October 13, 2013

1.4.4 SSL

SSL

Secure Sockets Layer (SSL) (and its successor Transport Layer Security), is a cryptographic protocol designed to secure communications over the Internet. They use X.509 digital certificates, asymmetric cryptography and the exchange of a symmetric key to secure the message transmission.

The TLS/SSL protocol is divided into two layers operating at both the Session and Presentation layers of the OSI 7 Layer Model. At the session layer, TLS/SSL uses a handshake protocol to establish a session including cipher settings and a shared key. At the presentation layer, asymmetric and symmetric cryptography is used to create a secure communication session for the rest of the transmission.
“The SSL handshake protocol, allows the server and client to authenticate each other and to negotiate an encryption algorithm and cryptographic keys before the application protocol transmits or receives its first byte of data.”
OSI Model Equivalence

SSL Architecture

Application Layer
HTTP, POP3 and Other Application Layer Protocols

Presentation Layer SSL Handshake SSL Alert Change Cipher Spec SSL Handshake Layer
Session Layer
Fragmentation
Compression
Authentication
Encryption
SSL Record Layer
Transport Layer
TCP

Network Layer
IP

SSL enables an encrypted channel to be established between a server and a client. Data sent over that channel is secured, allowing the transmission of sensitive data over an unsecured network. A web browser such as Google Chrome and web server or a mail client such as Outlook and a mail server can securely exchange data.

SSL allows a transmission to meet the requirements of confidentiality - ensuring the secrecy of data from unauthorized access (via asymmetric and symmetric encryption), integrity - the assurance that data has not been modified during transmission (via message authentication code) and authentication - the validation of the communication partner (via certificates).

SSL enables users to trust the authenticity of the webserver (website) and the security of the communication channel between your browser and the website.

SSL helps website owners comply with industry and government regulations for data security and privacy such as PCI (Payment Card Industry) and HIPAA. It also provides the website’s users peace of mind that their information is protected as it travels across the Internet between the client and server.

SSL extends the trust mechanisms of the physical world into the digital world. In the physical world, if you wanted to buy a pair of shoes, you would go to a shoe store. Why would you trust that physical store enough to give them your cash, hand them your credit card or trust that if the shoe fell apart on first use you could return it? It might be that the store has a recognizable name, the inventory is displayed in a physical building (not the back of a truck), the store sign is not written with a marker and that the store did not just appear overnight. These are some of the things that would engender trust in the physical world.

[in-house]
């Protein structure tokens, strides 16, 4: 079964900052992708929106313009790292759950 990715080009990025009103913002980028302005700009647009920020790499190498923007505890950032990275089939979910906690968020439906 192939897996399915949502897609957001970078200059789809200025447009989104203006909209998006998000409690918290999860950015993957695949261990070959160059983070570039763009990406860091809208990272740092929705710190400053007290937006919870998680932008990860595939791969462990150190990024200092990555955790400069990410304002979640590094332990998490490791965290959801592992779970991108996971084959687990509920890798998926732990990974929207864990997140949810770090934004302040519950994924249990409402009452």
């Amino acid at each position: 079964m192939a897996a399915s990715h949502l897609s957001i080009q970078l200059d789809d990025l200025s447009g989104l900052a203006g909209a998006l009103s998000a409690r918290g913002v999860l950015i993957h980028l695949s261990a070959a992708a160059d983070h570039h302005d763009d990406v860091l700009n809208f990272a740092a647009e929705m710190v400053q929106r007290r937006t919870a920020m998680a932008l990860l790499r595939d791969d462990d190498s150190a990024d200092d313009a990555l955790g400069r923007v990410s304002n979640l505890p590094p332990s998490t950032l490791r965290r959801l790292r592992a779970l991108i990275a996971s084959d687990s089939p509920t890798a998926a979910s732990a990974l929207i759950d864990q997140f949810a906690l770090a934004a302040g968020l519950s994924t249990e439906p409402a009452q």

SSL through the use of SSL certificates and Certificate Authorities (CA) vouch for the authenticity of a website and through the use of encryption protocols meets the confidentiality, integrity and even non-repudiation needs of a secure transaction in the digital world.

The browser has a visual indicator that a website is secured via TLS/SSL:




Notice the padlock icon and the use of the HTTPS protocol.

By The Way:
  1. Good security is a layered security. SSL is not a panacea for security. It will secure the communication channel between two parties. It will confirm that you are connected to the site you entered into your browser for example. And it will ensure that the message sent between you is not changed. However it cannot stop you from or detect that you are connected to a malevolent website that can then download viruses and other malicious software. A malevolent website would actually prefer to communicate via SSL as its actions would be invisible to normal detection systems.
  2. The most up-to-date version of SSL is 3.0 and it is documented in RFC 6101. Note: this protocol is labeled as “historic”. TLS should be used instead.
  3. The differences between this TSL 1.0 and SSL 3.0 are not dramatic, however they are significant enough that they do not interoperate.
  4. TLS 1.0 incorporates a mechanism by which a TLS implementation can back down to SSL 3.0. TLS 1.0 is sometimes known as SSL 3.1.
  5. The latest version of TLS is TLS 1.2 which is documented in RFC 5246.
  6. TLS/SSL at the session layer of the OSI 7 Layer Model. It can be used to secure any TCP-based application.
  7. SSL was developed by Netscape Corporation and became the de facto standard for securing Internet communication until it was succeeded by TLS (Transport Layer Security).
  8. An advantage of SSL is that it is application protocol independent. Examples of TCP application secured using TLS/SSL include: HTTP, FTP, NNTP, IMAP, POP3.
  9. Sample TCP Applications and Port Numbers:
  10. Application Port Number Application Over TLS/SSL Port Number
    FTP (data) 20 FTPS (data) 989
    FTP (control) 21 FTPS (control) 990
    TELNET 23 TELNET 992
    HTTP 80 HTTPS 443
    POP3 110 POP3S 995
    IRC 194 IRCS 994
    NNTP 119 NNTPS 563
    IMAP 143 IMAPS 993
    LDAP 389 LDAPS 636
    SMTP 25/587* SMTPS 465/587*
    * STARTTLS is an extension to plain text communication protocols, which offers a way to upgrade a plain text connection to an encrypted (TLS or SSL) connection instead of using a separate port for encrypted communication.
    Port 465 for secure SMTP is now deprecated.
References:

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